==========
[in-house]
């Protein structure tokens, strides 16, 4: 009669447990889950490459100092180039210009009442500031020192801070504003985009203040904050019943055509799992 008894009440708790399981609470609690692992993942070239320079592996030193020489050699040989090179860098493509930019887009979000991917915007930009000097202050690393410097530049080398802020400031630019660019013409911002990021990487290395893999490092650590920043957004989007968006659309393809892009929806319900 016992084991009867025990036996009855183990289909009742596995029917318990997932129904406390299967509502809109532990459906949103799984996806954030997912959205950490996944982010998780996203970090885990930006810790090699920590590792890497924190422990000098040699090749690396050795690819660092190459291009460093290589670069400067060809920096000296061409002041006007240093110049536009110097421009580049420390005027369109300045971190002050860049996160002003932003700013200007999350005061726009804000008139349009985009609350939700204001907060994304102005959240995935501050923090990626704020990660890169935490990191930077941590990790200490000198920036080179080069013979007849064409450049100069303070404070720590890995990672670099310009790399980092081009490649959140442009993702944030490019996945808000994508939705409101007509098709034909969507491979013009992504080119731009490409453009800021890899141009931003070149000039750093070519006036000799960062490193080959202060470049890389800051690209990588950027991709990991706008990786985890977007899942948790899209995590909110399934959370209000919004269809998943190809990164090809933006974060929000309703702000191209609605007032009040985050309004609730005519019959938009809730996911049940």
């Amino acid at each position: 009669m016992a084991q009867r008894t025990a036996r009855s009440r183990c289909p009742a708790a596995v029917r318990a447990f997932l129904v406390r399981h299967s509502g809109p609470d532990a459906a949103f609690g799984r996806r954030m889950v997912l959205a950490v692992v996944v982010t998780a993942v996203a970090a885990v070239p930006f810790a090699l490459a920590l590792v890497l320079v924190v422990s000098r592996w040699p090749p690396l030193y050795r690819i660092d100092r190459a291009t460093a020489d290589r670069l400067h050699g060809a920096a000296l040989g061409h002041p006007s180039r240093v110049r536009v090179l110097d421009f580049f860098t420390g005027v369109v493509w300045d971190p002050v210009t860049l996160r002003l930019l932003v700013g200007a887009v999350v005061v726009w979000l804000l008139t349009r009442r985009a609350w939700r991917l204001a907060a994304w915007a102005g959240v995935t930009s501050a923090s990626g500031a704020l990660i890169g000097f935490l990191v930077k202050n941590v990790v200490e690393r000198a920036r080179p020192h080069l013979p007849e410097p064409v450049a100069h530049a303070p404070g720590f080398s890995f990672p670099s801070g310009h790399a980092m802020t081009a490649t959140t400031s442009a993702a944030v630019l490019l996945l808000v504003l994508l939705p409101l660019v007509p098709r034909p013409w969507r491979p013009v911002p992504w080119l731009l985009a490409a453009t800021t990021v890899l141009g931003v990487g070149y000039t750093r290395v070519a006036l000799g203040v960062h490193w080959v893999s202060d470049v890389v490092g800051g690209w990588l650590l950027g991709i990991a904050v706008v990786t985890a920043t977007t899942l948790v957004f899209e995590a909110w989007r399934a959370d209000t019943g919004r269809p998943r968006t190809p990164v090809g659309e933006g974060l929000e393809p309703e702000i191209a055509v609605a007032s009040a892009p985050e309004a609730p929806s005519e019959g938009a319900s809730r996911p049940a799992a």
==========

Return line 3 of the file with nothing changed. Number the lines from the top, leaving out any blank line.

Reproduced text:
């Amino acid at each position: 009669m016992a084991q009867r008894t025990a036996r009855s009440r183990c289909p009742a708790a596995v029917r318990a447990f997932l129904v406390r399981h299967s509502g809109p609470d532990a459906a949103f609690g799984r996806r954030m889950v997912l959205a950490v692992v996944v982010t998780a993942v996203a970090a885990v070239p930006f810790a090699l490459a920590l590792v890497l320079v924190v422990s000098r592996w040699p090749p690396l030193y050795r690819i660092d100092r190459a291009t460093a020489d290589r670069l400067h050699g060809a920096a000296l040989g061409h002041p006007s180039r240093v110049r536009v090179l110097d421009f580049f860098t420390g005027v369109v493509w300045d971190p002050v210009t860049l996160r002003l930019l932003v700013g200007a887009v999350v005061v726009w979000l804000l008139t349009r009442r985009a609350w939700r991917l204001a907060a994304w915007a102005g959240v995935t930009s501050a923090s990626g500031a704020l990660i890169g000097f935490l990191v930077k202050n941590v990790v200490e690393r000198a920036r080179p020192h080069l013979p007849e410097p064409v450049a100069h530049a303070p404070g720590f080398s890995f990672p670099s801070g310009h790399a980092m802020t081009a490649t959140t400031s442009a993702a944030v630019l490019l996945l808000v504003l994508l939705p409101l660019v007509p098709r034909p013409w969507r491979p013009v911002p992504w080119l731009l985009a490409a453009t800021t990021v890899l141009g931003v990487g070149y000039t750093r290395v070519a006036l000799g203040v960062h490193w080959v893999s202060d470049v890389v490092g800051g690209w990588l650590l950027g991709i990991a904050v706008v990786t985890a920043t977007t899942l948790v957004f899209e995590a909110w989007r399934a959370d209000t019943g919004r269809p998943r968006t190809p990164v090809g659309e933006g974060l929000e393809p309703e702000i191209a055509v609605a007032s009040a892009p985050e309004a609730p929806s005519e019959g938009a319900s809730r996911p049940a799992a």